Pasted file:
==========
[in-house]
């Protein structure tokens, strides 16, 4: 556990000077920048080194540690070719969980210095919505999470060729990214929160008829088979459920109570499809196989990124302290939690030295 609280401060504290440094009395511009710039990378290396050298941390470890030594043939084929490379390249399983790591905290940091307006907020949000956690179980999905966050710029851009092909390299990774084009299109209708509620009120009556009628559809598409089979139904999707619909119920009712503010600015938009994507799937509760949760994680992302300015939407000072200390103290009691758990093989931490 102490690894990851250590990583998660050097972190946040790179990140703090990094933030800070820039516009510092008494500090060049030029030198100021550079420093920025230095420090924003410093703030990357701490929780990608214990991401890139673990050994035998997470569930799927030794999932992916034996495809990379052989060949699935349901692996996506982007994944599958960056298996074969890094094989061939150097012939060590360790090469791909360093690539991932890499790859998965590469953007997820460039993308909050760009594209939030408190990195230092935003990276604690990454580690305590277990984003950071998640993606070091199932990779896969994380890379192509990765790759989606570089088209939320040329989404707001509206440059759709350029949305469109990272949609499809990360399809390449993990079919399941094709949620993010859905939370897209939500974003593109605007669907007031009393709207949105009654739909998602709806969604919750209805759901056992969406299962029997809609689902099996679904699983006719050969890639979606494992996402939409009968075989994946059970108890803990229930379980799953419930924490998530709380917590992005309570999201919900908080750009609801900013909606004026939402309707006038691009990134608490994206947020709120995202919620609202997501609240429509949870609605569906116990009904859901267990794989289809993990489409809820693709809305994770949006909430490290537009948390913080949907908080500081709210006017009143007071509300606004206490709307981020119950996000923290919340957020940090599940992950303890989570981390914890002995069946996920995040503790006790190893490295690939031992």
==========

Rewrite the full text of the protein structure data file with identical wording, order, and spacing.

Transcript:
[in-house]
């Protein structure tokens, strides 16, 4: 556990000077920048080194540690070719969980210095919505999470060729990214929160008829088979459920109570499809196989990124302290939690030295 609280401060504290440094009395511009710039990378290396050298941390470890030594043939084929490379390249399983790591905290940091307006907020949000956690179980999905966050710029851009092909390299990774084009299109209708509620009120009556009628559809598409089979139904999707619909119920009712503010600015938009994507799937509760949760994680992302300015939407000072200390103290009691758990093989931490 102490690894990851250590990583998660050097972190946040790179990140703090990094933030800070820039516009510092008494500090060049030029030198100021550079420093920025230095420090924003410093703030990357701490929780990608214990991401890139673990050994035998997470569930799927030794999932992916034996495809990379052989060949699935349901692996996506982007994944599958960056298996074969890094094989061939150097012939060590360790090469791909360093690539991932890499790859998965590469953007997820460039993308909050760009594209939030408190990195230092935003990276604690990454580690305590277990984003950071998640993606070091199932990779896969994380890379192509990765790759989606570089088209939320040329989404707001509206440059759709350029949305469109990272949609499809990360399809390449993990079919399941094709949620993010859905939370897209939500974003593109605007669907007031009393709207949105009654739909998602709806969604919750209805759901056992969406299962029997809609689902099996679904699983006719050969890639979606494992996402939409009968075989994946059970108890803990229930379980799953419930924490998530709380917590992005309570999201919900908080750009609801900013909606004026939402309707006038691009990134608490994206947020709120995202919620609202997501609240429509949870609605569906116990009904859901267990794989289809993990489409809820693709809305994770949006909430490290537009948390913080949907908080500081709210006017009143007071509300606004206490709307981020119950996000923290919340957020940090599940992950303890989570981390914890002995069946996920995040503790006790190893490295690939031992």